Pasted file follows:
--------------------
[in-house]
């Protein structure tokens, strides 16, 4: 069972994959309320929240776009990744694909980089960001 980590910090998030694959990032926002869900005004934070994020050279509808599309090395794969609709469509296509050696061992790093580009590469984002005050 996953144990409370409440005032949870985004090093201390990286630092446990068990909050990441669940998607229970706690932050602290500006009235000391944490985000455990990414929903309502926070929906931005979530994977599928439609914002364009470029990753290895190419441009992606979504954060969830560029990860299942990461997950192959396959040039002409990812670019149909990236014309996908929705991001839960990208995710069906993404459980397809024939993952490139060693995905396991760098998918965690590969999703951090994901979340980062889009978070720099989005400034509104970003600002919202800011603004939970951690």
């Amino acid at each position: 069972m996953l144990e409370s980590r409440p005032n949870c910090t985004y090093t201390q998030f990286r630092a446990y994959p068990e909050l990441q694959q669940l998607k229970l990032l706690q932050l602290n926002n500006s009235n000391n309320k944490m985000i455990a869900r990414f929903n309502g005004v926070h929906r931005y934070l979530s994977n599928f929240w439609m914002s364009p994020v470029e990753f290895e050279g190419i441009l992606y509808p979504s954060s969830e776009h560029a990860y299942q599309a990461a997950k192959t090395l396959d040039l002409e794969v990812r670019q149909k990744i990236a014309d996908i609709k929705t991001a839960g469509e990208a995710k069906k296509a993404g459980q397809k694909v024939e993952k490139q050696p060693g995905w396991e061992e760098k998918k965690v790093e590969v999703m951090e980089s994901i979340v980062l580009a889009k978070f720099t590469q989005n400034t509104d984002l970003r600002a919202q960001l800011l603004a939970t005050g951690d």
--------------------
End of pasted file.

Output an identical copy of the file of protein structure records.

[in-house]
């Protein structure tokens, strides 16, 4: 069972994959309320929240776009990744694909980089960001 980590910090998030694959990032926002869900005004934070994020050279509808599309090395794969609709469509296509050696061992790093580009590469984002005050 996953144990409370409440005032949870985004090093201390990286630092446990068990909050990441669940998607229970706690932050602290500006009235000391944490985000455990990414929903309502926070929906931005979530994977599928439609914002364009470029990753290895190419441009992606979504954060969830560029990860299942990461997950192959396959040039002409990812670019149909990236014309996908929705991001839960990208995710069906993404459980397809024939993952490139060693995905396991760098998918965690590969999703951090994901979340980062889009978070720099989005400034509104970003600002919202800011603004939970951690």
């Amino acid at each position: 069972m996953l144990e409370s980590r409440p005032n949870c910090t985004y090093t201390q998030f990286r630092a446990y994959p068990e909050l990441q694959q669940l998607k229970l990032l706690q932050l602290n926002n500006s009235n000391n309320k944490m985000i455990a869900r990414f929903n309502g005004v926070h929906r931005y934070l979530s994977n599928f929240w439609m914002s364009p994020v470029e990753f290895e050279g190419i441009l992606y509808p979504s954060s969830e776009h560029a990860y299942q599309a990461a997950k192959t090395l396959d040039l002409e794969v990812r670019q149909k990744i990236a014309d996908i609709k929705t991001a839960g469509e990208a995710k069906k296509a993404g459980q397809k694909v024939e993952k490139q050696p060693g995905w396991e061992e760098k998918k965690v790093e590969v999703m951090e980089s994901i979340v980062l580009a889009k978070f720099t590469q989005n400034t509104d984002l970003r600002a919202q960001l800011l603004a939970t005050g951690d």